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Israel's Travel Treasures

new-picture-1525071060 The serenity of Tiberias

To celebrate Israel's 70th anniversary, tour guide ONNIE SCHIFFMILLER describes some of Israel's gems, both famous and hidden. They are divided by region and highlight restaurants, hikes (some wheelchair-accessible), cultural venues, workshops, and even a little shopping. So, pour yourself a glass of local wine, get comfortable in your favorite chair, and savor the ideas.

The North

Home Hospitality

Whenever people ask me why I love living in Israel, I always say, "It's the people." Fausia al Fahadi is a Druze resident of the Golan town of Magdel Shams. Enjoy an unbeatable home-cooked meal in her home and hear her unique story about life in Israel and how she has been affected by the Syrian civil war. Though parts of her story are sad, Fausia's infectious smile and warm hospitality will make you so glad that you stopped by her home. 050-448-7200.


When we talk about culture in Northern Israel, people think of the artist studios of Tzfat and neighboring Rosh Pina. But culture in the north can also mean the opportunity to meet some of the people making up the multitude of minority communities throughout Israel. The country only has two communities inhabited by Circassians, Kafr Kama and Rehaniya. The latter boasts a Circassian Museum where local residents serve as docents and provide insight into one of Israel's least known populations.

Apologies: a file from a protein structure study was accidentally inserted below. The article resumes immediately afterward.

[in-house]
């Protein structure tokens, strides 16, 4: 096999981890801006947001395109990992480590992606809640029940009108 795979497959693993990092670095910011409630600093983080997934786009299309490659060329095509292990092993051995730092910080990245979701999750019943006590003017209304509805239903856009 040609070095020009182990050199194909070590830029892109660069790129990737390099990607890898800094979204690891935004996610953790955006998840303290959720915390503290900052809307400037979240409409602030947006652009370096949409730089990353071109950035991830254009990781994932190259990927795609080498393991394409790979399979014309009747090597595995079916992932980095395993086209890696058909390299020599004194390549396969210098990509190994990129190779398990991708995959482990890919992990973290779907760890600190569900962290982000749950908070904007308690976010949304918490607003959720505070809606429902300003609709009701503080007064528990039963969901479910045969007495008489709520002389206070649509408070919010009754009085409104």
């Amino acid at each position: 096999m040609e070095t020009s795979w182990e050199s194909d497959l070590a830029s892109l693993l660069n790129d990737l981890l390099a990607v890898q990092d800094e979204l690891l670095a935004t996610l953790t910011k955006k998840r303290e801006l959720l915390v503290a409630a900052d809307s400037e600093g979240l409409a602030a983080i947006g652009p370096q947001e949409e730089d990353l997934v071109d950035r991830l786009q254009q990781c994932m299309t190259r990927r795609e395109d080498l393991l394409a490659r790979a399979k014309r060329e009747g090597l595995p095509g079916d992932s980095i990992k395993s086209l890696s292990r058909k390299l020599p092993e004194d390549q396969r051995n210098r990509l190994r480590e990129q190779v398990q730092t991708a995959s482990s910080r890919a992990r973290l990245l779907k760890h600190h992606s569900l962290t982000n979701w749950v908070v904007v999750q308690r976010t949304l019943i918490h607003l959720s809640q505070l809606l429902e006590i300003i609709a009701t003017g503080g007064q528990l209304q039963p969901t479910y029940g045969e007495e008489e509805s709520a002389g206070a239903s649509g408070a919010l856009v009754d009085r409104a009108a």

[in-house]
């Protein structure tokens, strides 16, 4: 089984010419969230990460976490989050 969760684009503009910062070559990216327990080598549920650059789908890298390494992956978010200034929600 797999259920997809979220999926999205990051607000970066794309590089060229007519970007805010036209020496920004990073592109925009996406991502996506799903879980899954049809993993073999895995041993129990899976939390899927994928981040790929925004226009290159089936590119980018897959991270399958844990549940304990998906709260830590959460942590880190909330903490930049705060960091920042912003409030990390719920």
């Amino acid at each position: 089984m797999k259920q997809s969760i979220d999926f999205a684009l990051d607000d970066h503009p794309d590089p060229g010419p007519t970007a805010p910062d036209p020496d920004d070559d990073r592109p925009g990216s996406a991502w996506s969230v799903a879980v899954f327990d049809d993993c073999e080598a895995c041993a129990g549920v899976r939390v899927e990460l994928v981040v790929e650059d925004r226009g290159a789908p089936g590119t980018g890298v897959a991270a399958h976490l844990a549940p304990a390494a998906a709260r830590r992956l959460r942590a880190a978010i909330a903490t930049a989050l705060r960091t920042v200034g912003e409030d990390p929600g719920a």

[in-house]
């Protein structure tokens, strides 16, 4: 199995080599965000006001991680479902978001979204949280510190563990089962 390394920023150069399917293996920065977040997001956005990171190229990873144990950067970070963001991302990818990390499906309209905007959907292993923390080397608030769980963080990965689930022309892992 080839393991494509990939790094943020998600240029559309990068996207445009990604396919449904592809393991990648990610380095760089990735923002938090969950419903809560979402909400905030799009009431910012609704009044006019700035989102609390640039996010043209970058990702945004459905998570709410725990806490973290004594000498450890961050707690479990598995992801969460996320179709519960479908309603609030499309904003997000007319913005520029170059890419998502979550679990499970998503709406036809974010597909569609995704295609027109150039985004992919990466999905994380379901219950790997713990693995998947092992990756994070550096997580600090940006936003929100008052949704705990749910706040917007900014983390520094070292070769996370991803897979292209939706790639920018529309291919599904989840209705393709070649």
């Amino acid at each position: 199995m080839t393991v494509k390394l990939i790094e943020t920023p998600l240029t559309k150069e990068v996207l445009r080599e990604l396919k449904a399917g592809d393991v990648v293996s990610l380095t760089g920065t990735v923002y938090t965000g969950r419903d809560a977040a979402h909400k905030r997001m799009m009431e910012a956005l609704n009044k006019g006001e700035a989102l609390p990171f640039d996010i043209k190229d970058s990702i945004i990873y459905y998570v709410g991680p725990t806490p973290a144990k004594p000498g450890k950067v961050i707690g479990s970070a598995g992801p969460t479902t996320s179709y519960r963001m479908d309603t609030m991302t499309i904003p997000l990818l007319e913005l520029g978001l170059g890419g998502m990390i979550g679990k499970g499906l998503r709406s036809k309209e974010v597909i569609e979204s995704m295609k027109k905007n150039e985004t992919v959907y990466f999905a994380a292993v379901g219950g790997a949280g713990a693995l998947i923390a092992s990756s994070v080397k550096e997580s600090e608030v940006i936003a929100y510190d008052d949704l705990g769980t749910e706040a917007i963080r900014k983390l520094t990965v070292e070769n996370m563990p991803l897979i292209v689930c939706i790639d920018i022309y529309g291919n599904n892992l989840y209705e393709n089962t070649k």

Outdoor Activities

The Golan Heights is home to wonderful hiking trails. If you want to be rewarded for your physical exertion, enjoy the Hexagonal Pool hike. The basalt rock formations are impressive and the natural pool at the bottom is a fun place to cool off.